I had to admit I could understand that. It’s almost like an informal boxing club. I’d been to a boxing gym before and I loved it! No one at the gym got upset with anyone else for sparring. It was understood that you were fighting each other for the pure joy of throwing punches and discovering the strengths and limitations of your body.

But what about my stance against violence? I had grown up with violence in my home. I had taken a strong, philosophical stand against using violence in any form as a way to solve problems. How could I allow this with my sons? Shouldn’t I be telling my boys that no violence is acceptable? After all, I’d always told them their rough and tumble play was okay as long as no one got hurt.

But then I realized I was not being completely honest. I did believe in violence in some circumstances. In fact, I expected and even demanded violence. Particularly from men. For instance, if a man is with or near a woman or child who is being threatened or harmed, I fully expect that man to step in to defend her or the child. If he did not, I would have no respect for him as a man, or even as a human being. Harsh, but true. I expect myself to be violent with anyone who would attempt to harm my child. The Mama Bear. I expect that of most mothers as well.

So, instead of simply forbidding violence, I decided to teach my sons the rules of violence:

  1. You may harm someone who is harming someone small or helpless
  2. You may harm someone who is harming you
  3. You may harm someone who is harming a female
  4. Do not strike first if at all possible
  5. Use the least amount of force necessary

I let them know, that these rules apply to them no matter where they are. I did not care if the school had different rules. They are human beings with the same rights to safety, self-defense and the defense of others, as every other human being. I would defend them to the bitter end if they decided to step in and do the right thing. After all, I would allow myself to strike someone who hit me. Why should my child have any fewer rights?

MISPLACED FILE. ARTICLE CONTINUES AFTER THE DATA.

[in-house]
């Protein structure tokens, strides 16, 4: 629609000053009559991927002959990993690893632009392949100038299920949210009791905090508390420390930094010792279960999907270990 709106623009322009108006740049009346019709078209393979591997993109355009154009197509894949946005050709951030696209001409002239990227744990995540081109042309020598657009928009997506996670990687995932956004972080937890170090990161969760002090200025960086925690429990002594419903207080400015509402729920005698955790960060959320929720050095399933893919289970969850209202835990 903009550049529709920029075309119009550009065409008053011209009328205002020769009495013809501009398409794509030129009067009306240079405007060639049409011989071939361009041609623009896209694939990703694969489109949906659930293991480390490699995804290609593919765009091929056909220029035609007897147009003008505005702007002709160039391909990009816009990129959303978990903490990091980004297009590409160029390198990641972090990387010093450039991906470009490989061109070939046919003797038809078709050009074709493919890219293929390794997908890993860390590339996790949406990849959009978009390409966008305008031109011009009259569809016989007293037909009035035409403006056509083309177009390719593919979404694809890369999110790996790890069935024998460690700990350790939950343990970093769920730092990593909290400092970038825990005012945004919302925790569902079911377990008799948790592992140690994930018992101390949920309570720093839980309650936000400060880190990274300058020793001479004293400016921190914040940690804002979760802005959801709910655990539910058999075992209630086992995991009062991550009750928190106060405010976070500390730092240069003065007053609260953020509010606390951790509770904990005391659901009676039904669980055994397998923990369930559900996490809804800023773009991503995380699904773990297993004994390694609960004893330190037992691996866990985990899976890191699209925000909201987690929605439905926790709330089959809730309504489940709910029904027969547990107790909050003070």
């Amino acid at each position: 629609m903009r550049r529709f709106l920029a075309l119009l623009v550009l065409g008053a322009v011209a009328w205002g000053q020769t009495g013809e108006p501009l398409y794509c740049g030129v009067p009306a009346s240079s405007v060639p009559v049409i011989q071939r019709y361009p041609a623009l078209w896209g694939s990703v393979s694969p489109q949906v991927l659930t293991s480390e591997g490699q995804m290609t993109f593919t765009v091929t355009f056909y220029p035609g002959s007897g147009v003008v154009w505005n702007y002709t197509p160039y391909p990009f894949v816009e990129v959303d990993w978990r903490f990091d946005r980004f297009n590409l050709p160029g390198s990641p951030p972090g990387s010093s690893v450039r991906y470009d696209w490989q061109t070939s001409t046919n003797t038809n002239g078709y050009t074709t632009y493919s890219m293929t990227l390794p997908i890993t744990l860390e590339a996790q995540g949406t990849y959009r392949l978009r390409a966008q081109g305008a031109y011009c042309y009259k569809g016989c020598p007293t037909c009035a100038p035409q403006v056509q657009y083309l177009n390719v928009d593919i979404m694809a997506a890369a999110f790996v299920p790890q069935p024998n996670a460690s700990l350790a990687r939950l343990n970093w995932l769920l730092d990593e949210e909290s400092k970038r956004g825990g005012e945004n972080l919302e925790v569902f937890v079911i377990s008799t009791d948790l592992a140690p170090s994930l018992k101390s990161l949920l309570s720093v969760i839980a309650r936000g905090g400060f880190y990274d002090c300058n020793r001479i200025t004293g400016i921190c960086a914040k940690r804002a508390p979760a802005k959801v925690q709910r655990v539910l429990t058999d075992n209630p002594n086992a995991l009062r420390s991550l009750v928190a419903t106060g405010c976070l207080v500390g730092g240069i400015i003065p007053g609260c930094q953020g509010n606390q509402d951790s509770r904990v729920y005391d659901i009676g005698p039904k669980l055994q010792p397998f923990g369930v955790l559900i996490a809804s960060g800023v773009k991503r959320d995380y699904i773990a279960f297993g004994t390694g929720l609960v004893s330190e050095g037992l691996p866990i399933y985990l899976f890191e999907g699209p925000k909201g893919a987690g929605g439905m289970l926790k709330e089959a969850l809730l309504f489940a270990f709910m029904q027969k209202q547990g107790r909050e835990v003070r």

At the beginning of 6th grade, Adrian was getting challenged by a lot of the boys at school. It bothered him because he really didn’t want to fight with anyone. I kept reminding him he had a right to verbally stick up for himself and if it came down to it, to physically stick up for himself. He kept trying to hold out.

One day, I got a call at work from the principal. He told me my son had attacked a boy in the locker room for no reason and would be suspended for a week. I didn’t believe that for a second. I demanded to speak to my son. Adrian was afraid of being a “rat” so he hadn’t told the whole truth. I promised him whatever he said would be kept in confidence, so he told me the real story.

Outside, during gym class, three boys were taunting him. He ignored them, so they ramped it up, ultimately informing him he would be “jumped” sometime during or after school that day. So, my son decided he was not going to live with that threat, and when they went into the locker room to change, he attacked the boy who threatened him, punching him hard in the head.

The boy who got beat up wasn’t very happy about it because he lost the fight. He told on my son and of course, left out the part about threatening to jump my son. My son had refused to tell that part, too.